The first transoral robotic surgeries in San Diego have been
performed at Sharp Chula Vista Medical Center and all three
patients who underwent those procedures are recovering well, said
the surgeon who is leading up the effort to help patients beat
early-stage oral cancer.
Advances in robotic surgery prompted the hospital to look for
ways to apply that technology to treat tumors of the mouth and
throat. And thanks to a local benefactor, the institution hopes to
be performing more procedures on local patients.
The hospital is one of fewer than a dozen in the U.S. to offer
the procedure, which was launched thanks to a $1.2 million
anonymous donation to Sharp Chula Vista. The donation helped fund
the acquisition of Intuitive Surgical Inc.s da Vinci Surgical
System, said Dan Dredla, vice president of business development for
the 343-bed hospital in south San Diego County.
We were fortunate that a donor helped us purchase the da Vinci,
said Dredla. Its a costly system, and it was challenging to find
the capital to acquire it on our own.
The da Vinci robot, which combines enhanced 3-D views with
precise incision capabilities, is already being used for various
surgeries at hundreds of hospitals throughout the country and
around the world. However, it was just recently that the U.S. Food
and Drug Administration approved using the da Vinci for the
transoral surgeries, or TORS, procedures on head and neck
While Dredla didnt have exact figures on how many patients the
hospital admits with head and neck cancers, its probably 3 percent
to 5 percent of all patients with cancer. Not all of these patients
will have surgery. Sharp Chula Vista admits about 400 inpatients
per year with a primary diagnosis of cancer. Thats just inpatient
admissions hospital staff also treats many more on an outpatient
Dr. Albert McClain, an ear, nose and throat specialist
affiliated with Sharp Chula Vista, said acquisition of the TORS
system is significant.
This is going to allow us to be at the very forefront of
technology when it comes to giving our patients the very best
possible outcomes, he said.
Based on McClains estimate of the number of procedures he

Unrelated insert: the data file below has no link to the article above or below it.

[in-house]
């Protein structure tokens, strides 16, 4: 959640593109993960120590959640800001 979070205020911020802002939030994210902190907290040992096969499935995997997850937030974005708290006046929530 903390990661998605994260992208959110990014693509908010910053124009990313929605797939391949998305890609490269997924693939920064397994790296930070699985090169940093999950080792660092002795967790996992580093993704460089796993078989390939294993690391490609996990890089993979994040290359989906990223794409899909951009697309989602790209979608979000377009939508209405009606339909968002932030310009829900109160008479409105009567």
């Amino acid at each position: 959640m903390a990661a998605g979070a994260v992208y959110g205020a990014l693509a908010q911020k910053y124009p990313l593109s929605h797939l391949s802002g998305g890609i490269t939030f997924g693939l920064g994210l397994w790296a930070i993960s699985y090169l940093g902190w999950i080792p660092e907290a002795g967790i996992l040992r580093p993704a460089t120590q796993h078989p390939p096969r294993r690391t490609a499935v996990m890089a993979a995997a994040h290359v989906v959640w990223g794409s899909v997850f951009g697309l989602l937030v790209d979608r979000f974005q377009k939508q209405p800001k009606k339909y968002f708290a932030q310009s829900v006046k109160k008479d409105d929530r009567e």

expects to perform, the institution may see a modest increase in
the number of surgeries for oral cancer at Sharp Chula Vista.
Oral cancer is the only head and neck cancer for which the FDA
approves the use of the robotic surgical system. Other types of
head and neck cancers affect the salivary glands, sinuses, pharynx,
larynx, and lymph nodes in the upper neck.
The most common robotic surgical procedures at Sharp Chula Vista
are for urological and gynecological conditions, especially
prostate cancer, uterine fibroids and endometriosis.
In terms of revenue stream, insurance companies do pay hospitals
for treating patients with the robotic system.
Were not generating more revenue with each case that uses a
robotic system, said Dredla. In fact, the cost of the robotic
system actually erodes our profit margin.
Where we (hospitals) benefit financially is by using a surgical
technique that reduces overall length of stay and complications.
That helps with downstream revenue and expense.
Named after the famous Italian artist Leonardo da Vinci for his
intricate engineering designs, the da Vinci Surgical System was
approved by the FDA in 2000 and was the first robotic equipment
allowed in U.S. operating rooms. Other San Diego hospitals use the
da Vinci as well.
TORS, a minimally invasive endoscopic technique, targets removal
of early-stage tumors of the tongue base, throat, larynx and skull
base. Traditionally, those cancers have been removed through either
an incision in the neck or through the mouth, which often requires
splitting the lower lip and dividing the jaw.
According to the American Cancer Society Inc., nearly 40,000 new
diagnoses of oral cancer are made every year, but theyre usually
not discovered until they have advanced significantly.
Oral cancer can be hard to catch because the symptoms vary, said
McClain. Some patients experience ear pain or have difficulty
swallowing, while others have no symptoms at all.
Treatment for oral cancer typically includes a combination of
radiation therapy, chemotherapy and surgery, but traditional
surgery involves large incisions which can have devastating side
effects like facial disfigurement and permanently impaired speech,
eating and swallowing.
Pioneers in Surgical Procedure
McClain received his TORS training at the University of
Pennsylvania from the physicians who founded the new procedure and
set up the worlds first TORS program in 2004.
The three initial cases he has treated were not very difficult
cases, but gave McClain and his team an opportunity to work with
the technology. The cases were a benign palate tumor and
early-stage tonsil cancers.
TORS isnt for everyone, but its an important option to have,
McClain said. Its amazing how treatment for oral cancer is